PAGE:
Wednesday, February 5, 2014

Remembering Queer Asian Activist & Policy Analyst Alain Dang

At my age I often come across obituaries of people I know these days, but the news today circulating on Facebook about the tragic death of Alain Dang really was shocking.

A youngish 37, he reportedly went in the hospital Monday with "flu-like" symptoms - and died just hours later on Tuesday afternoon, 4 February 2014 at El Camino Hospital in Mountain View, California. Unbelievable!


Cousin Johnny Phan posts on Facebook: 

Everyone is welcome to come celebrate Alain Dang's life as we are planning a memorial for Alain on Wednesday, February 12 at 5:00 pm. at Oak Hill Funeral Home in San Jose (Chapel of the Oaks). Alain will be buried on Thursday, February 13 at 10:00 am. at Oak Hill Funeral Home (open to all).

In lieu of any flowers or gifts, the family is asking you make an online donation to any of the organizations dear to Alain. Here are three suggestions and let them know the donation is in Alain Dang's memory:

National Gay and Lesbian Task Force Policy Institute
National Queer Asian Pacific Islander Alliance
API Equality of Northern California

From the web, I've also found this: 
Memorial "guest book".

His Facebook page contains dozens of tributes from friends, classmates, relatives and activists he impacted across the country. I feel myself honored to have known him from the time he spent as an undergraduate at UC Irvine where he was well known as a student government activist, an anti-Prop 209 campaigner, and for spearheading the successful drive (with the UCI Vietnamese American Coalition) to kick Nike T-shirts off campus.  As he wrote in an autobiographical essay, he learned about Nike products being made in Vietnamese sweatshops from an episode of 48 Hours.  In the boycott Nike campaign, UCI students sent over 1,000 letters to Nike CEO Phil Knight, leading UCI to cancel its apparel contract with Nike.  He was "hyper-involved" in student government as he would tell me in a later interview.  In fact he learned about community involvement as a student in UCI's Social Ecology program.  According to UCI Asian American Studies Chair Jim Lee, who teaches an Asian American Autobiographies class, he (Lee) has used Alain Dang's chapter in that class.

Born 24 June 1976 in San Jose, Alain Đặng Anh Tuấn grew up in a Vietnamese immigrant family - his parents came from Vietnam in the 1960s, which was earlier than most Vietnamese immigrants.  

In 2007, while living in New York, he was lead author on a national study on the lives at the margins of Asian/Pacific queer folk and for that I did an interview with him for my KUCI's Subversity Show, on that report.  You can hear his soft voice in that June 18, 2007 interview, and remember the gentle, soft-spoken, deliberative, and unassuming guy he was.

During the interview he reveals it wasn't till his junior or senior year when he "came out".  As he explained, he was "very independent" and didn't avail himself of the the resources then available in those pre-chatroom days at UCI.  His parents knew him as an activist (but not necessarily as a gay one - they never talked about that) and had embraced that, even encouraging him to run, one day, for office.  "What kind of Asian parents actually encourage their kids to run for office?" he told me then.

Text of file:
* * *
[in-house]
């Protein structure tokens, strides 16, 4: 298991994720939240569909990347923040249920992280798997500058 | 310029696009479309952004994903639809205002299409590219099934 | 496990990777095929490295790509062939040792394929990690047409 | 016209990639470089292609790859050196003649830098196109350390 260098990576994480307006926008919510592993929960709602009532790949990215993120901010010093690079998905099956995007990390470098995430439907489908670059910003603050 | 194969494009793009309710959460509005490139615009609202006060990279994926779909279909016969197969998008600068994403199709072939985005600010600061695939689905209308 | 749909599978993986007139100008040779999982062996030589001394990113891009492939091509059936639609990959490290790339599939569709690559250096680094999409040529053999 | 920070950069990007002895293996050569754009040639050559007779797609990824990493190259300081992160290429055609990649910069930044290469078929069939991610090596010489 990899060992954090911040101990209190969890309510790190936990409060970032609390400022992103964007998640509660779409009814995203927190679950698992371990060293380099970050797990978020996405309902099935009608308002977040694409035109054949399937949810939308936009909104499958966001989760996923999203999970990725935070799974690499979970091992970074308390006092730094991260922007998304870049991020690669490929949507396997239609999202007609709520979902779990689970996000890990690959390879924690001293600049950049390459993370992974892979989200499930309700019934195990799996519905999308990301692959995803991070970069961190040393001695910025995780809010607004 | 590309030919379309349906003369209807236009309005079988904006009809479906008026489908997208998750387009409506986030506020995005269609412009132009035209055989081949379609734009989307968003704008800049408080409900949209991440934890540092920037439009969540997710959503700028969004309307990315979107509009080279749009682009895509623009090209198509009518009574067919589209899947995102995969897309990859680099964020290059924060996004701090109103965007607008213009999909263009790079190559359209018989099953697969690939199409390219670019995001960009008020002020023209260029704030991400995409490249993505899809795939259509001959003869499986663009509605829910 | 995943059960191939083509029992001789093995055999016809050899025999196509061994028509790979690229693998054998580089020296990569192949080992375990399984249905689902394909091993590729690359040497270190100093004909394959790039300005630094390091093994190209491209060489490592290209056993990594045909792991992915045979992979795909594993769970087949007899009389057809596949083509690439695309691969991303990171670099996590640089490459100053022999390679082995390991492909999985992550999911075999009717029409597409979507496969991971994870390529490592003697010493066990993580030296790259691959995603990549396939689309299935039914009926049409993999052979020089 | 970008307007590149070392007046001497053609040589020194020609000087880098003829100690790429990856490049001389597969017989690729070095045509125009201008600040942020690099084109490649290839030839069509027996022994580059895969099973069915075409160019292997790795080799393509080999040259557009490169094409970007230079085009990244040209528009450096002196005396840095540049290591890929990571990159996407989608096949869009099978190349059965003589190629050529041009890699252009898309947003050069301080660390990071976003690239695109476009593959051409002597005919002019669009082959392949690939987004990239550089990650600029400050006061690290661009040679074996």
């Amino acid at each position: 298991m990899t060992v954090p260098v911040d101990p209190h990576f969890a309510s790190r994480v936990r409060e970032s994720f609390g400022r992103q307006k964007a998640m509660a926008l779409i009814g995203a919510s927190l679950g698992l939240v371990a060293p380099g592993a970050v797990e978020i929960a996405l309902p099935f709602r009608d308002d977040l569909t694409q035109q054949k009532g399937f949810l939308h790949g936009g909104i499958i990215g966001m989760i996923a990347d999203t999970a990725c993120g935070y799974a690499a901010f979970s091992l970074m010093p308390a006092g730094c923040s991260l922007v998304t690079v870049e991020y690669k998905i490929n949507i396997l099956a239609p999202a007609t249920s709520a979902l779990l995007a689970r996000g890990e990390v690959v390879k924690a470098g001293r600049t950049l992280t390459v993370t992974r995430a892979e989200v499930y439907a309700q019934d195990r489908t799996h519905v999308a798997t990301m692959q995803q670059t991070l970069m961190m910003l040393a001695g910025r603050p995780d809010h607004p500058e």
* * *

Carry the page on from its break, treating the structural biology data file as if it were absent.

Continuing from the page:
Prior to that interview, I drafted this profile of him:

"Alain Dang is a policy analyst with the National Gay and Lesbian Task Force. His research focuses on the intersections of race, sexual orientation, community building, and public policy. He co-authored Living in the Margins: A National Survey of Lesbian, Gay, Bisexual and Transgender Asian and Pacific Islander Americans, Asian Pacific American Lesbian, Gay, Bisexual and Transgender People: A Community Portrait and Black Same-Sex Households in the United States: A Report from the 2000 Census for the Task Force Policy Institute.

"His autobiographical chapter is featured in Kevin Kumashiro's Restoried Selves: Autobiographies of Queer Asian Pacific American Activists, published by Harrington Park Press. He and his work have been featured in a variety of media across the country, including the New York Times, Washington Post, Miami Herald, San Francisco Chronicle , Atlanta Journal-Constitution, AsianWeek, The Advocate, World Journal, News India Times, Filipino Reporter, Hyphen Magazine and The Western Journal of Black Studies, among others. In addition, he has traveled the country speaking at conferences, colleges and universities. He holds a BA in Environmental Analysis & Design from UC Irvine (Social Ecology) and an MA in Urban Planning from UCLA."

Since then, of course, he has moved on to greater heights; at his passing he chaired the Roads Commission in Santa Clara, California and served on the Bicycle & Pedestrian Advisory Committee of the Santa Clara Valley Authority.

In sadness, I bid Alain farewell -  a decent guy who fought the good fight.  A huge loss.

-- Daniel C. Tsang.

Updated 6, and 10 February 2014; revising date of passing;  also adding his Vietnamese name and date of birth.
Further tributes: NGLTFNQAPI

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